70. So, we should also not have laws against running red lights, weaving in between lanes, driving on the wrong side of the road, driving at night with no headlights on, etc, as long as you don’t hit anyone by doing these things.

    Well that would be Egypt. Minus the “as long as you don’t hit anyone part.

  71. kwais,

    Heh. I wonder if Ali will come to defend his homeland from your slanders…

  72. There is nothing prohibitively expensive about building roads. Lots of industries rely on purchasing things that cost a lot of money. There is still plenty of competition in these areas. I?d bet you?d get quite a long and well built road for the cost of an A380 or 747 airliner, for instance.

  73. Ah, yes. You are talking out of your ass.

    A private road company will have to pay for

    – the property on which to build the road (without using ED)
    – the construction of the road itself
    – maintenance of the road, which is NOT cheap
    – insurance for liability claims by people injured or killed on the road

    It would be much, much more expensive than an airplane.

  74. kwais,

    Heh. I wonder if Ali will come to defend his homeland from your slanders…

    I really don’t think he would say that what I said was untrue. I don’t think he could possible say that. I can walk outside with my camera and tape all of that happening right now.

    I don’t think there are accident stats here. If there were I think it would blow your mind.

  75. “””By raising the bet, they’ve made it more likely that the ones around will cut and run.””

    Aresen, I agree. I will also add the time and money required to fight the charge. The inability to prove the crime does not always prevent them from filing charges. I think most of the time prosecutors follows the let the jury decide if the evidence is enough concept.

    Crimethink, I don’t believe anyone here is really arguing that drunk driving is ok. I think it’s the level of danger that up for debate. Few things are more dangerous than two cars coming within feet of each other with a combined speed of over 110 MPH. Which is what we do when driving down a two lane highway. Have one, two, maybe three drinks, depending on your tolerance, may not affect you to the point where you are as dangerous as someone who looking for the item that fell into the floorboard.

    I don’t fall for the buzzed driving is drunk driving, nor would most the people on H&R. If buzzed driving is drunk driving, they would just call it drunk driving.

  76. On the private roads subject, roads break down into three rough categories:

    1) Local neighborhood roads – your subdivision or industrial area.
    2) City arterials connecting the local neighborhood roads to each other and to the
    3) Major intercity routes. (I’ll call them “highways” for shorthand here.)

    Under a private system, the local neighborhood roads would be built as part of the subdivision, with the property owners being responsible for the costs (and having the right to control access.)

    The highways would be toll roads or, possibly, “sponsored” by oil companies who would pay for exclusive rights to sell gas along the road. The owners would also likely sell the rights to put up billboards and other advertising (sorry, Lady Bird). As crimethink notes, entry costs would be high, which would restrict competition. However, prices would be constrained by the ability to substitute (it is already cheaper to fly than drive in some cases) and the minimax point for the return to the owner.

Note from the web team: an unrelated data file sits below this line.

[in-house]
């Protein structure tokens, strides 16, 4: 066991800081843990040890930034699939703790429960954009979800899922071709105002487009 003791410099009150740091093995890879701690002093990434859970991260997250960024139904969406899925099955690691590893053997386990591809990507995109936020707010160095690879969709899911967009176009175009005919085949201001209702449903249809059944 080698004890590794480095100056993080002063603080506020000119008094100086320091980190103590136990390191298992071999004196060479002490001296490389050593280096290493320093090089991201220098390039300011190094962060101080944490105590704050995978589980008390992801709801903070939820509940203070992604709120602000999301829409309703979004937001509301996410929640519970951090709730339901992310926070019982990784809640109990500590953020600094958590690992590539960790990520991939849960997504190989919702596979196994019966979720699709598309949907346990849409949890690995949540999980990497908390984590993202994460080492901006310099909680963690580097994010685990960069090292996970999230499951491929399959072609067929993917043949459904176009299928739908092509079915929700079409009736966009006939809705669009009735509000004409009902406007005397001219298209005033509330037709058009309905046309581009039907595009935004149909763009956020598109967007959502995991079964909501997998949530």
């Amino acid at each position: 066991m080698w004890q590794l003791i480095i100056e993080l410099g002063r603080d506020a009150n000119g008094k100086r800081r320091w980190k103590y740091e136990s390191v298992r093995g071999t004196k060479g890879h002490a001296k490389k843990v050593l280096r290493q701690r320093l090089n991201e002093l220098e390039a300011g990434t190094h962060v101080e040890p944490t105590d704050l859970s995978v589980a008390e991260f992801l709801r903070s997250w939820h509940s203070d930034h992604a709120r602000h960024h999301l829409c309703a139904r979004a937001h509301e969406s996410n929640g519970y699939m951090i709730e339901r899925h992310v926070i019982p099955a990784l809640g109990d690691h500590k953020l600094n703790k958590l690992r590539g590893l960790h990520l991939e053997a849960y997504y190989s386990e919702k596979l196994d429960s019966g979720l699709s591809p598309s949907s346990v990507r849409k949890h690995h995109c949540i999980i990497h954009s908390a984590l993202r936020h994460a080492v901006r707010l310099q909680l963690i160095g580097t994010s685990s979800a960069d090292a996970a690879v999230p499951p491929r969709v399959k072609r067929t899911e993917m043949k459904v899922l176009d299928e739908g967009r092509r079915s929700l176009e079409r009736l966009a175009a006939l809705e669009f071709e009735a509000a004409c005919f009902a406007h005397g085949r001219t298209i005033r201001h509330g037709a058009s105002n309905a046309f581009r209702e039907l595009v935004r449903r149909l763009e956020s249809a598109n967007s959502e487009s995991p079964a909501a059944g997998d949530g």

The real problem is the arterial roads connecting the whole system. I cannot think of a likely scenario for financing and operating the arterial roads on a for-profit basis.

  77. Well the deal is that we already pay for the roads. User fees are far more fair and do a better job of reflecting actual cost of activities.

  78. An airline operator has to pay for all these things as well. Purchasing, maintaining etc. Somehow that doesn?t seem to stop them. And they have several airplanes, not just one.

    Regarding insurance claims both the airlines and road operators can theoretically demand that their customers do not make such claims, as a condition of using the service. Whether they actually would is another matter, but they have the option.

    You realize that you are arguing that roads are inherently inefficient? Roads are ridiculously expensive and noone is willing to pay the price is in effect what you claim.

    Then, may I ask, should we have roads? Why bother with such a crappy, expensive, inefficient transport system? If what you are saying is correct, government is effectively wasting our taxes on a transport system that doesn?t give us our moneys worth. Why not spend the money on something that does instead?

    I am sure that there are parts of todays tax-financed road system that have no chance in hell of surviving in a market-based system. That is not a problem. Whoever needs to get to these parts are just going to have to use other means of transport.

  79. “”””Under a private system, the local neighborhood roads would be built as part of the subdivision, with the property owners being responsible for the costs (and having the right to control access.)”””

    Yeah, if Home Owners Associations are any example, one would have a hard time understanding the various rules about who can drive down what road. Red cars can’t drive down this street but you can use the street over there, but they don’t allow anyone down that road with the new “I was busted for DUI” license plates.

    A potential legal nightmare and ripe for nannyism.

  80. Big Brother could help pay for private road. Have cameras mounted every so many feet that reads your license plate and records how many miles you drive on that road. The private road owner could deduct the amount from your bank. That could be applied on all roads. Many cities already have cameras at every intersection.

  81. Teen drug use is a common problem in countries. I think is more important external cure heart than the legal regulation to punish.